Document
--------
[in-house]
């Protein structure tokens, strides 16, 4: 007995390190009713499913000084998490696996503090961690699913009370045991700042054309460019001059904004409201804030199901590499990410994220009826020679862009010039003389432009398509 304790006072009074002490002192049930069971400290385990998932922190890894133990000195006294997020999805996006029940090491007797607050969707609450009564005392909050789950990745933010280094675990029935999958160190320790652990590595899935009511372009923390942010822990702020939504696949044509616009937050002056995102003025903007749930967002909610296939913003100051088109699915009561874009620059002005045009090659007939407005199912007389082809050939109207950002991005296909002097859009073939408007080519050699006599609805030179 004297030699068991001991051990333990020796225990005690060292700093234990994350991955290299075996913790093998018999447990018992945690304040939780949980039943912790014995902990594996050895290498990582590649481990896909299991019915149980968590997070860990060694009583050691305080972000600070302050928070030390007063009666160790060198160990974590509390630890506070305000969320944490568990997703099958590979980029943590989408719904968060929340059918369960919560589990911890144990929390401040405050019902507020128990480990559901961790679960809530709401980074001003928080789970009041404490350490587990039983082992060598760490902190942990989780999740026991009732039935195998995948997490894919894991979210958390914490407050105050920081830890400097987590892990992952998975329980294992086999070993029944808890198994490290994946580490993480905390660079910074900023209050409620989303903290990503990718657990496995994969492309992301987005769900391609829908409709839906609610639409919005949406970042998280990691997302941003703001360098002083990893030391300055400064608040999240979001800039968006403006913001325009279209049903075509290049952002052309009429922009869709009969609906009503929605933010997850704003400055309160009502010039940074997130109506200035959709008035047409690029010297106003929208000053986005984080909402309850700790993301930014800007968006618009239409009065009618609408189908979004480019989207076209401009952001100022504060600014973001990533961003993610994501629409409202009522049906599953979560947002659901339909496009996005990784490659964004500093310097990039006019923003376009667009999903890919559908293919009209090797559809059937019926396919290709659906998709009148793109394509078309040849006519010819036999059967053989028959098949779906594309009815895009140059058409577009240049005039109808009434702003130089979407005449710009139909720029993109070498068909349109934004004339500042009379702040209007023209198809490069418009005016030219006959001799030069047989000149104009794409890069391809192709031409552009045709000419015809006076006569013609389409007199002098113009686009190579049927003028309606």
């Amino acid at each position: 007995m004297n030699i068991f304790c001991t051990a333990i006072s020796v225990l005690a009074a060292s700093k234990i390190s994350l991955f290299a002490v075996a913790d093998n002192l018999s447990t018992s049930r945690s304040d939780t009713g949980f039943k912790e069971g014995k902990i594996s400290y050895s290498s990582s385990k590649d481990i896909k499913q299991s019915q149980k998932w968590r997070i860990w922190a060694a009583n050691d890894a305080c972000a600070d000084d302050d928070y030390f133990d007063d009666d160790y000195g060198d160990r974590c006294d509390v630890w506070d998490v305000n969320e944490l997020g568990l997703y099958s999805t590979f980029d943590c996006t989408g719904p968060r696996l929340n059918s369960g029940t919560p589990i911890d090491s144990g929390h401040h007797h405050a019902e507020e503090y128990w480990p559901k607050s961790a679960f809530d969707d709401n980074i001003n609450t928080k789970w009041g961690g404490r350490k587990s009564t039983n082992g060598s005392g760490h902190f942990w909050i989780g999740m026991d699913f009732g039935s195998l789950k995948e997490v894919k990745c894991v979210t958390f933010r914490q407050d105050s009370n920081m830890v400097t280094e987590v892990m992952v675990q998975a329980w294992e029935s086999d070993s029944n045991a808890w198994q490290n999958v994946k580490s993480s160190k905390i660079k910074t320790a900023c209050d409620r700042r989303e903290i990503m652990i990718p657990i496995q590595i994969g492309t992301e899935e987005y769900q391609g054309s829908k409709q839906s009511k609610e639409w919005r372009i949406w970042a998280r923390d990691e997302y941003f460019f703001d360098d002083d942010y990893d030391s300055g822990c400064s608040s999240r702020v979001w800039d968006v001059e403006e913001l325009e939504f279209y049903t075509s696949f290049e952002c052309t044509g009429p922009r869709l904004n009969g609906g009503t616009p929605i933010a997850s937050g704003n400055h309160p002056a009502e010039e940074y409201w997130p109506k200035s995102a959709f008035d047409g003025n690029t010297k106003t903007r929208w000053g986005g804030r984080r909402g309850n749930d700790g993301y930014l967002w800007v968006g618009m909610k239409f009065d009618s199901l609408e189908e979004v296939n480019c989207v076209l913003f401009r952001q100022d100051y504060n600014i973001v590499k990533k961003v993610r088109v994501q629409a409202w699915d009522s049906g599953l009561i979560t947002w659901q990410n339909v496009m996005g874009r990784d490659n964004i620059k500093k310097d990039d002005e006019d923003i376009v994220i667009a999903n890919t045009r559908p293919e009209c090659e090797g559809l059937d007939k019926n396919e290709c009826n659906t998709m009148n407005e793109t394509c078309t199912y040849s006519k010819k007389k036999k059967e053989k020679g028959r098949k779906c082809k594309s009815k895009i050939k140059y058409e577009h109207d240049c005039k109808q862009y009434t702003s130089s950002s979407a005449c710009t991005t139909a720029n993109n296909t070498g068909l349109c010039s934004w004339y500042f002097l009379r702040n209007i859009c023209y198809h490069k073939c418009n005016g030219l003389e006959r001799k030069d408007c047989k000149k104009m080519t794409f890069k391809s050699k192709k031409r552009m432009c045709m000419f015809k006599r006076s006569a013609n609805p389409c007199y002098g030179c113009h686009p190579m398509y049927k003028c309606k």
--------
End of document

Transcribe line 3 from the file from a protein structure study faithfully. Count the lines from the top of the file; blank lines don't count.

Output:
């Amino acid at each position: 007995m004297n030699i068991f304790c001991t051990a333990i006072s020796v225990l005690a009074a060292s700093k234990i390190s994350l991955f290299a002490v075996a913790d093998n002192l018999s447990t018992s049930r945690s304040d939780t009713g949980f039943k912790e069971g014995k902990i594996s400290y050895s290498s990582s385990k590649d481990i896909k499913q299991s019915q149980k998932w968590r997070i860990w922190a060694a009583n050691d890894a305080c972000a600070d000084d302050d928070y030390f133990d007063d009666d160790y000195g060198d160990r974590c006294d509390v630890w506070d998490v305000n969320e944490l997020g568990l997703y099958s999805t590979f980029d943590c996006t989408g719904p968060r696996l929340n059918s369960g029940t919560p589990i911890d090491s144990g929390h401040h007797h405050a019902e507020e503090y128990w480990p559901k607050s961790a679960f809530d969707d709401n980074i001003n609450t928080k789970w009041g961690g404490r350490k587990s009564t039983n082992g060598s005392g760490h902190f942990w909050i989780g999740m026991d699913f009732g039935s195998l789950k995948e997490v894919k990745c894991v979210t958390f933010r914490q407050d105050s009370n920081m830890v400097t280094e987590v892990m992952v675990q998975a329980w294992e029935s086999d070993s029944n045991a808890w198994q490290n999958v994946k580490s993480s160190k905390i660079k910074t320790a900023c209050d409620r700042r989303e903290i990503m652990i990718p657990i496995q590595i994969g492309t992301e899935e987005y769900q391609g054309s829908k409709q839906s009511k609610e639409w919005r372009i949406w970042a998280r923390d990691e997302y941003f460019f703001d360098d002083d942010y990893d030391s300055g822990c400064s608040s999240r702020v979001w800039d968006v001059e403006e913001l325009e939504f279209y049903t075509s696949f290049e952002c052309t044509g009429p922009r869709l904004n009969g609906g009503t616009p929605i933010a997850s937050g704003n400055h309160p002056a009502e010039e940074y409201w997130p109506k200035s995102a959709f008035d047409g003025n690029t010297k106003t903007r929208w000053g986005g804030r984080r909402g309850n749930d700790g993301y930014l967002w800007v968006g618009m909610k239409f009065d009618s199901l609408e189908e979004v296939n480019c989207v076209l913003f401009r952001q100022d100051y504060n600014i973001v590499k990533k961003v993610r088109v994501q629409a409202w699915d009522s049906g599953l009561i979560t947002w659901q990410n339909v496009m996005g874009r990784d490659n964004i620059k500093k310097d990039d002005e006019d923003i376009v994220i667009a999903n890919t045009r559908p293919e009209c090659e090797g559809l059937d007939k019926n396919e290709c009826n659906t998709m009148n407005e793109t394509c078309t199912y040849s006519k010819k007389k036999k059967e053989k020679g028959r098949k779906c082809k594309s009815k895009i050939k140059y058409e577009h109207d240049c005039k109808q862009y009434t702003s130089s950002s979407a005449c710009t991005t139909a720029n993109n296909t070498g068909l349109c010039s934004w004339y500042f002097l009379r702040n209007i859009c023209y198809h490069k073939c418009n005016g030219l003389e006959r001799k030069d408007c047989k000149k104009m080519t794409f890069k391809s050699k192709k031409r552009m432009c045709m000419f015809k006599r006076s006569a013609n609805p389409c007199y002098g030179c113009h686009p190579m398509y049927k003028c309606k």